Jessica's Blog

The Avatar: Relating Anthropology to the General Public

This movie is extremely fascinating to me because of all the different ways I can relate it to anthropology.  More importantly however, is the fact that anthropology is so hard to relate to the general public.  I even have had a hard time trying to describe it to other college students who are more exposed to the field of study.  After I saw this movie I became so excited because I immediately saw its potential as a tool for relating anthropology to the general public. 

One way that this movie is relatable to anthropology is through analogy of our military using anthropologists in Iraq in the same way that the military uses the avatars in the movie (Anthropologists in the Military – A First-Hand Account by Jeff Bristol, David Price: Hollywood’s Human Terrain Avatars).  Honestly, the idea of misusing anthropologists can be carried even further than through the military.  The movie can be seen as a huge allegory showing the imperialistic past of western culture (Avatar: Evaluating the themes).   The oil companies have done the same thing in the Amazon to learn how to quail the indigenous peoples—the oil companies send anthropologists to learn how the indigenous think and what they want so they can get the oil.

The second, and most important, way that these two are relatable is the use of anthropological knowledge to improve the authenticity of the movie.  Cameron, who is a stickler for details, went in-depth in developing the culture and language of the indigenous peoples of Pandora.  In the article I read the author goes so far as to compare film makers to anthropologists.  For authenticity requires an in-depth knowledge of the basic details of a particular culture. Cameron had linguistic anthropologists to identify key sounds, foreign to western culture, of other languages were then incorporated in to a brand new language for the Na’vi to speak.  He used cultural anthropologists to replicate known tribal rituals into the Na’vi rituals.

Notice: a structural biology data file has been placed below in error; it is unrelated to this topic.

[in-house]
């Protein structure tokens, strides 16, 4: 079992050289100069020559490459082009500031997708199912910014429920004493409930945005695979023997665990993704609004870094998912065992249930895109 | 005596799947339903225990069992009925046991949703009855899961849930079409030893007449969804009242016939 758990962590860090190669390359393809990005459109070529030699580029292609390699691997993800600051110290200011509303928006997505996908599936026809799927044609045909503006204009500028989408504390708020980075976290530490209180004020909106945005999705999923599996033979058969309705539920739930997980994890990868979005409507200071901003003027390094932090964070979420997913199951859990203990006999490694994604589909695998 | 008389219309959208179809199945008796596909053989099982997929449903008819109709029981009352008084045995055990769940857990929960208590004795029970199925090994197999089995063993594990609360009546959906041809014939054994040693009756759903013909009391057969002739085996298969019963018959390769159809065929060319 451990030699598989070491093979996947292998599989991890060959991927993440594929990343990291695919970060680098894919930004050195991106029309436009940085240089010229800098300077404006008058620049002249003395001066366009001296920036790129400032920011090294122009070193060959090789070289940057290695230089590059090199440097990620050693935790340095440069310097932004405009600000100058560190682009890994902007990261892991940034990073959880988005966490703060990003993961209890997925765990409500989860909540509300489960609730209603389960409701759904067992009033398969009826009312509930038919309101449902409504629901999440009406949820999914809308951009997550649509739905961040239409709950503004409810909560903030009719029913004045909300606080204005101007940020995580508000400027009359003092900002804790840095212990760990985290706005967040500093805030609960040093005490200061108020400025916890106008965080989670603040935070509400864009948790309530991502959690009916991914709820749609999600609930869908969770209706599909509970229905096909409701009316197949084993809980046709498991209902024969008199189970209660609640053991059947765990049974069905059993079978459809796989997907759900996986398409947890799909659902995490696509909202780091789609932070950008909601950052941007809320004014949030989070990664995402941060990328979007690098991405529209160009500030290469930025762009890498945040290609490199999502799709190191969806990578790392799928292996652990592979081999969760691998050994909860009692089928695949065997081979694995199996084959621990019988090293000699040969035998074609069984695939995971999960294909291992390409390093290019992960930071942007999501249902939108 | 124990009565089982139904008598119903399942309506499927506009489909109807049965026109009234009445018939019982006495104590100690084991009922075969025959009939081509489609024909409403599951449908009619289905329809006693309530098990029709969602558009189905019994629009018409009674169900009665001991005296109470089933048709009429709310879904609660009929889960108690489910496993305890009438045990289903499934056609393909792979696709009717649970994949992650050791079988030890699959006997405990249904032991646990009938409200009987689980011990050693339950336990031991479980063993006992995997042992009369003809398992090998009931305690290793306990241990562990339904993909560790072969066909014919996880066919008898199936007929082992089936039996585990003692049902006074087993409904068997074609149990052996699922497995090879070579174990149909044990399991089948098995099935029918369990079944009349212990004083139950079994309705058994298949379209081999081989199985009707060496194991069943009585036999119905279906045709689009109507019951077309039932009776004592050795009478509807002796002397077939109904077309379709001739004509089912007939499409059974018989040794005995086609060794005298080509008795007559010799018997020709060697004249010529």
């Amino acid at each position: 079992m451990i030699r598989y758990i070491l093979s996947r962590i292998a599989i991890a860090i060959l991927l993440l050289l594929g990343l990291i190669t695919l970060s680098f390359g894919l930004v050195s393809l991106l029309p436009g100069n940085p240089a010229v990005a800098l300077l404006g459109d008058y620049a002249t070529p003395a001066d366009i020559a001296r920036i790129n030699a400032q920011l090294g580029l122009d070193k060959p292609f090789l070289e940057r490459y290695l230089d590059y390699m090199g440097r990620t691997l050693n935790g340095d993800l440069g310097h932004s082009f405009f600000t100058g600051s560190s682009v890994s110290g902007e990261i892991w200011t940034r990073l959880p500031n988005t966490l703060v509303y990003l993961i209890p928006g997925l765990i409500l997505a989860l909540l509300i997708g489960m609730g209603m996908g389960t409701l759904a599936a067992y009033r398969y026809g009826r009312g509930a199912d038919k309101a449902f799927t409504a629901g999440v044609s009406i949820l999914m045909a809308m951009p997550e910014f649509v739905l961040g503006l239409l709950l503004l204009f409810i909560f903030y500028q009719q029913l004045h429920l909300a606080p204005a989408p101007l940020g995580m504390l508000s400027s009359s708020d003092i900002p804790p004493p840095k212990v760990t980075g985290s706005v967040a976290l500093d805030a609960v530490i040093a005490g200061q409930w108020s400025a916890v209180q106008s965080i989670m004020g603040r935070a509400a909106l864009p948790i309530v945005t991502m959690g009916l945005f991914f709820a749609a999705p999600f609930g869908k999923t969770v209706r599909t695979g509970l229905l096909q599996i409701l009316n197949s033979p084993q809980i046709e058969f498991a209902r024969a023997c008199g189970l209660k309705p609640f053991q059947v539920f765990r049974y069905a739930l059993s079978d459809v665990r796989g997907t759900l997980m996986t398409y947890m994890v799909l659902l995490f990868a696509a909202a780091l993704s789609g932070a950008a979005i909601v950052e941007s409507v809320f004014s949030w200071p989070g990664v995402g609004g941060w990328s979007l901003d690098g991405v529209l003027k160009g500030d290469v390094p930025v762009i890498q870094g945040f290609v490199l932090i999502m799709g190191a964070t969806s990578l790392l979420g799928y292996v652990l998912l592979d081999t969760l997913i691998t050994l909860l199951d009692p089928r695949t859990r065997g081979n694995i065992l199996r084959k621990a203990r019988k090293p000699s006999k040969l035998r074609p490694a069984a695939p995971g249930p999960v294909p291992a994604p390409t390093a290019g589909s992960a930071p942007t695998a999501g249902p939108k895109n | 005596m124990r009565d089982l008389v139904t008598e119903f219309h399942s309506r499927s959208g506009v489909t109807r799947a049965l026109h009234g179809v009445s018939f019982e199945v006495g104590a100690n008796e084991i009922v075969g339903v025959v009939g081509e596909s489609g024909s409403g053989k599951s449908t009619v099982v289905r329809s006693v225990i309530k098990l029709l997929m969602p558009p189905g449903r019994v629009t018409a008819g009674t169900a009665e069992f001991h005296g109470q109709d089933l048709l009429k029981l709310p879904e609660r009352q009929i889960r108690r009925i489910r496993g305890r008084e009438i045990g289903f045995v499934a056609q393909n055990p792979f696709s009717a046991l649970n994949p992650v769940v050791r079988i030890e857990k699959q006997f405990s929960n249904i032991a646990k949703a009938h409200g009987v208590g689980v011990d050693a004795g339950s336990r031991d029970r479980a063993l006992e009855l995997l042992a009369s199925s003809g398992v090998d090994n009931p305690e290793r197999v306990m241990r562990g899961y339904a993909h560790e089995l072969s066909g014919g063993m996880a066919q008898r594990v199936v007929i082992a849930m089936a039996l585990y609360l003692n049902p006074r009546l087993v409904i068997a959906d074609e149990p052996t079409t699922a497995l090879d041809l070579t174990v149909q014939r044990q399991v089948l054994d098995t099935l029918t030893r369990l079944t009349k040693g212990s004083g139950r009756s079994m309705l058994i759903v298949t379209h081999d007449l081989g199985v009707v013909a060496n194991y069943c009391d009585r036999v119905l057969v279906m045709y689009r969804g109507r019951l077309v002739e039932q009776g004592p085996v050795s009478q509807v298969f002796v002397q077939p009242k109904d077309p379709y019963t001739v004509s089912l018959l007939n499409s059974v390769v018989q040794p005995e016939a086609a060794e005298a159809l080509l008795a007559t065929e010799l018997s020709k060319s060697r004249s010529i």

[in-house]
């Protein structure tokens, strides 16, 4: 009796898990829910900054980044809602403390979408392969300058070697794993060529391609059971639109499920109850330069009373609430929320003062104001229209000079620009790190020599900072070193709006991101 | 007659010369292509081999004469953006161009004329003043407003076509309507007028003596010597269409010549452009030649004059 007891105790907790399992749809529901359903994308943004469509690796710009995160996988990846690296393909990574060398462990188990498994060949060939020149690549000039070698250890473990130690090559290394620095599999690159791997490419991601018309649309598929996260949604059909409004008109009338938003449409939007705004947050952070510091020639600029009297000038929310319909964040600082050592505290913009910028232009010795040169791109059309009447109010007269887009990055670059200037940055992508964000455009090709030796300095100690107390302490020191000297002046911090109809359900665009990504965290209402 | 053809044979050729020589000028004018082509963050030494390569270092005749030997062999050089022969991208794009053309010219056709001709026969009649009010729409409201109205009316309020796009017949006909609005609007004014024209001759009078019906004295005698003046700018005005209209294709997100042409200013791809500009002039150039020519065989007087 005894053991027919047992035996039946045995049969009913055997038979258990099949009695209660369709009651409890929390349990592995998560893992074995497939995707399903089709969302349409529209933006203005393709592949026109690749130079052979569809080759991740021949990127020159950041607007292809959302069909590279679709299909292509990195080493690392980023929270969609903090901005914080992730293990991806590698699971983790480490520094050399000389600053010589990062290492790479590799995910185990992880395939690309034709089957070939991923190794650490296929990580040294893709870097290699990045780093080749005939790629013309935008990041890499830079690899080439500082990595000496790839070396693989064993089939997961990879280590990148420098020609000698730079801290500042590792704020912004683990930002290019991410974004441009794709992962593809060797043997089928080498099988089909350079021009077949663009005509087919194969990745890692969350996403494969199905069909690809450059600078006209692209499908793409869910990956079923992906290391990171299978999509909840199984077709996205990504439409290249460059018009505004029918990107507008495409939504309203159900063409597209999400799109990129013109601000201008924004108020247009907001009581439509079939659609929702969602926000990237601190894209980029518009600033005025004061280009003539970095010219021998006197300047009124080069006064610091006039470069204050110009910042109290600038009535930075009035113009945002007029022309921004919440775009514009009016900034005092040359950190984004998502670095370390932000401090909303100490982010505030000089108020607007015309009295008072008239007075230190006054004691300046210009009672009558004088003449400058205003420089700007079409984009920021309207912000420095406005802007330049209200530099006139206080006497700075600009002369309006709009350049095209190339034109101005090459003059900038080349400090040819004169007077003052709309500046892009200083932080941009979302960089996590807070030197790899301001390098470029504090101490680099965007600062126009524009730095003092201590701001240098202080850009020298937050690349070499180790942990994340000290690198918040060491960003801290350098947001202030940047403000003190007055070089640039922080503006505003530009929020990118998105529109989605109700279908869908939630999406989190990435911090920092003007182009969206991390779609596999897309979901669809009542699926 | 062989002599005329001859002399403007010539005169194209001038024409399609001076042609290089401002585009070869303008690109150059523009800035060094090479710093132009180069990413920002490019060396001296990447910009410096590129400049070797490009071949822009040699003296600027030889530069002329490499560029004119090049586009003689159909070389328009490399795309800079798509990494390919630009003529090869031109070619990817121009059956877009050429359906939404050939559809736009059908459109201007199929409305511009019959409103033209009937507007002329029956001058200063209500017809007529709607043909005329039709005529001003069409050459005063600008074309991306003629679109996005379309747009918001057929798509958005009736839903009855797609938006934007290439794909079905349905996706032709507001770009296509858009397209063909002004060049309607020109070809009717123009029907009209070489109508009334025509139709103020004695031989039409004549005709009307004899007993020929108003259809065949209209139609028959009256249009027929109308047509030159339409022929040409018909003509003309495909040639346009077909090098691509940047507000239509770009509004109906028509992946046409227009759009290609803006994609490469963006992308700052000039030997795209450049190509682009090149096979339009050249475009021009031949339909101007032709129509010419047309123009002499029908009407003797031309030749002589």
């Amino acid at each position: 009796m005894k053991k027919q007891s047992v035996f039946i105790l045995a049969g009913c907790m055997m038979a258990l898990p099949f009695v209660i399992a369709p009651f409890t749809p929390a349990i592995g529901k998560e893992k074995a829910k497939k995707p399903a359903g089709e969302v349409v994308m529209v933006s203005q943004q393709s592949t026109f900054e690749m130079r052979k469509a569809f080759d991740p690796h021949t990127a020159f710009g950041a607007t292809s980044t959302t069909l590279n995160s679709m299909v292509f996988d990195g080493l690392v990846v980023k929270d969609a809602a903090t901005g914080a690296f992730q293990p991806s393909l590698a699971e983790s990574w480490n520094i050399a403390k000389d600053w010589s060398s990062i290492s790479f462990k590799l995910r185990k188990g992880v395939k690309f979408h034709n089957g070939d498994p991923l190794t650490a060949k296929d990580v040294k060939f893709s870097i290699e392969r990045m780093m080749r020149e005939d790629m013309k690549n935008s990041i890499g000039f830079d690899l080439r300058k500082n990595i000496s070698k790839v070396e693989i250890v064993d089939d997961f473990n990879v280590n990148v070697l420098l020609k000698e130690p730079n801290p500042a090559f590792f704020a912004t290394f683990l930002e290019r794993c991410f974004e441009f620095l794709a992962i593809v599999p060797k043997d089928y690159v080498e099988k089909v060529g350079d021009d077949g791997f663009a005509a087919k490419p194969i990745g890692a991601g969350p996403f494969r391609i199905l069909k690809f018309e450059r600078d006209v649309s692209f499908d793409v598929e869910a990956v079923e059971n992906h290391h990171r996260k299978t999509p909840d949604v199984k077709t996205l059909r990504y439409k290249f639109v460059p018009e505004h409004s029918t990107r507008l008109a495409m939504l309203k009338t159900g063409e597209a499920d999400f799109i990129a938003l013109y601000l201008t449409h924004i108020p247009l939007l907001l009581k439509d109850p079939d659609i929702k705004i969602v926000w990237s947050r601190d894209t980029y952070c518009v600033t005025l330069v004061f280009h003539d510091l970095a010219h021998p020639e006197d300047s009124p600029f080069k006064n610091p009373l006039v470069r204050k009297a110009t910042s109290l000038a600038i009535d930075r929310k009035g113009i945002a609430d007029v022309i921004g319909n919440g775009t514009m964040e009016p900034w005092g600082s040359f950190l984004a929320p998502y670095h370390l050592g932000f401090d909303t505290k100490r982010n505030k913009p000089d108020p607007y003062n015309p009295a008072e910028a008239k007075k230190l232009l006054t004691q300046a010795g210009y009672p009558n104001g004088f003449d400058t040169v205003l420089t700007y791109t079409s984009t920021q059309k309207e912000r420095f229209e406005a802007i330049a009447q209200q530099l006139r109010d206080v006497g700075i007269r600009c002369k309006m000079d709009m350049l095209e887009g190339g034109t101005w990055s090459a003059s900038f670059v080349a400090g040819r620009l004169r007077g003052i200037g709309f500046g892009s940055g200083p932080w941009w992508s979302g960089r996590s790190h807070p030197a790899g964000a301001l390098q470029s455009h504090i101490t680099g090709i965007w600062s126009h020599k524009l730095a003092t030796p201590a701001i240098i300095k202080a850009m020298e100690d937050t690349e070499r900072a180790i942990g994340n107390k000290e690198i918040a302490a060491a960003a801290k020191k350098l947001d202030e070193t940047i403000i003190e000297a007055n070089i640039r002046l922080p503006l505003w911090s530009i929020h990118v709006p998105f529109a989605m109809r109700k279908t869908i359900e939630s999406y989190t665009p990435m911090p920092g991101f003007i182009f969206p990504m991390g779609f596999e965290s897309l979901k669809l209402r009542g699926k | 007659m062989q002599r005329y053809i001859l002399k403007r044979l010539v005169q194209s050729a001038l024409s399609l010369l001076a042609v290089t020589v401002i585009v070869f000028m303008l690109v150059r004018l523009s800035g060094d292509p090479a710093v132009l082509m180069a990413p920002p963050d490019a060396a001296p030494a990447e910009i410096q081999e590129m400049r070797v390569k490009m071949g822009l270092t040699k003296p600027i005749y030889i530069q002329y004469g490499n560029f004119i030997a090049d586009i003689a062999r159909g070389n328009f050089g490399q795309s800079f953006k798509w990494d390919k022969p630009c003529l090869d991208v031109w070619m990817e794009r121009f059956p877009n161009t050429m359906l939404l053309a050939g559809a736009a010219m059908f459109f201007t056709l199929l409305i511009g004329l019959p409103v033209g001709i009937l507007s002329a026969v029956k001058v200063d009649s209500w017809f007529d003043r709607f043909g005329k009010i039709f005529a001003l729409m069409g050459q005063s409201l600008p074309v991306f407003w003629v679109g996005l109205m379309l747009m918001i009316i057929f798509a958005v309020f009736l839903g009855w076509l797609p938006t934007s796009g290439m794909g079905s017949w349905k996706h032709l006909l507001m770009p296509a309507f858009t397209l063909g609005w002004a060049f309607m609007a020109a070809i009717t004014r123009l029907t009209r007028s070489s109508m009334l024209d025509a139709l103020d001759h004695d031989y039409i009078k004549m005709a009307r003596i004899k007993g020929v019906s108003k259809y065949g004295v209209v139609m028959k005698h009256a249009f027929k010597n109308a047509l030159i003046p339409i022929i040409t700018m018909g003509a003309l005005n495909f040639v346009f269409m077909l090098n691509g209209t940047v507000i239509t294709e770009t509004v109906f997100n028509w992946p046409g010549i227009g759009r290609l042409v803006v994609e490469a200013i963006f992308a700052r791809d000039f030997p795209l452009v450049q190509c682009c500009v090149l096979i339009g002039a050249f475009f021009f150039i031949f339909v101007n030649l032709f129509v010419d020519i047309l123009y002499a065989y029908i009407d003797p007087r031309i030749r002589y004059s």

One final note, something many people do not consider when watching such science fiction as Star Wars and Star Trek—or even Stargate—is if we have no knowledge of something then we cannot create something based off of that knowledge.  In other words, if we have no knowledge of an alien culture we cannot create an alien culture.  All any of these shows are doing is recreating known cultural behavior in a different way so that it can be seen as alien.  This too is a type of anthropology—the research of human culture.


Trackbacks & Pingbacks


  1. * Johna793 says:

    I think this is among the most significant info for me. And i am glad reading your article. But want to remark on some general things, The website style is wonderful, the articles is really great D. Good job, cheers bcfekddfkedd

    | Reply Posted 3 years, 12 months ago

Leave a Reply

Fill in your details below or click an icon to log in: Logo

You are commenting using your account. Log Out /  Change )

Google+ photo

You are commenting using your Google+ account. Log Out /  Change )

Twitter picture

You are commenting using your Twitter account. Log Out /  Change )

Facebook photo

You are commenting using your Facebook account. Log Out /  Change )


Connecting to %s

%d bloggers like this: